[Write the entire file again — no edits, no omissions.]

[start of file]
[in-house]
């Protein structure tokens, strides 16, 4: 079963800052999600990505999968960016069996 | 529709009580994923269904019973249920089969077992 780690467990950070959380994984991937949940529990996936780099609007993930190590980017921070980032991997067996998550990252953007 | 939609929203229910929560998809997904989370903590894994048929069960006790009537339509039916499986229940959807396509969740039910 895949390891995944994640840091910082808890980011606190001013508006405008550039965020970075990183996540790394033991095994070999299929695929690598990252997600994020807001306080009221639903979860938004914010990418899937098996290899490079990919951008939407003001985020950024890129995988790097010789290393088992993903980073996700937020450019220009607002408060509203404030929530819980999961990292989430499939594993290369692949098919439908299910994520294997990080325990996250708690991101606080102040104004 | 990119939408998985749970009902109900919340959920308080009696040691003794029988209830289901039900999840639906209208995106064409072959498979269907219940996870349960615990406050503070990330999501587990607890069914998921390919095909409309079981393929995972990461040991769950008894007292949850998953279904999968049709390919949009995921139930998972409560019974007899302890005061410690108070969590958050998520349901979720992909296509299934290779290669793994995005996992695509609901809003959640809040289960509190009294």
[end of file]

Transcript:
[in-house]
């Protein structure tokens, strides 16, 4: 079963800052999600990505999968960016069996 | 529709009580994923269904019973249920089969077992 780690467990950070959380994984991937949940529990996936780099609007993930190590980017921070980032991997067996998550990252953007 | 939609929203229910929560998809997904989370903590894994048929069960006790009537339509039916499986229940959807396509969740039910 895949390891995944994640840091910082808890980011606190001013508006405008550039965020970075990183996540790394033991095994070999299929695929690598990252997600994020807001306080009221639903979860938004914010990418899937098996290899490079990919951008939407003001985020950024890129995988790097010789290393088992993903980073996700937020450019220009607002408060509203404030929530819980999961990292989430499939594993290369692949098919439908299910994520294997990080325990996250708690991101606080102040104004 | 990119939408998985749970009902109900919340959920308080009696040691003794029988209830289901039900999840639906209208995106064409072959498979269907219940996870349960615990406050503070990330999501587990607890069914998921390919095909409309079981393929995972990461040991769950008894007292949850998953279904999968049709390919949009995921139930998972409560019974007899302890005061410690108070969590958050998520349901979720992909296509299934290779290669793994995005996992695509609901809003959640809040289960509190009294």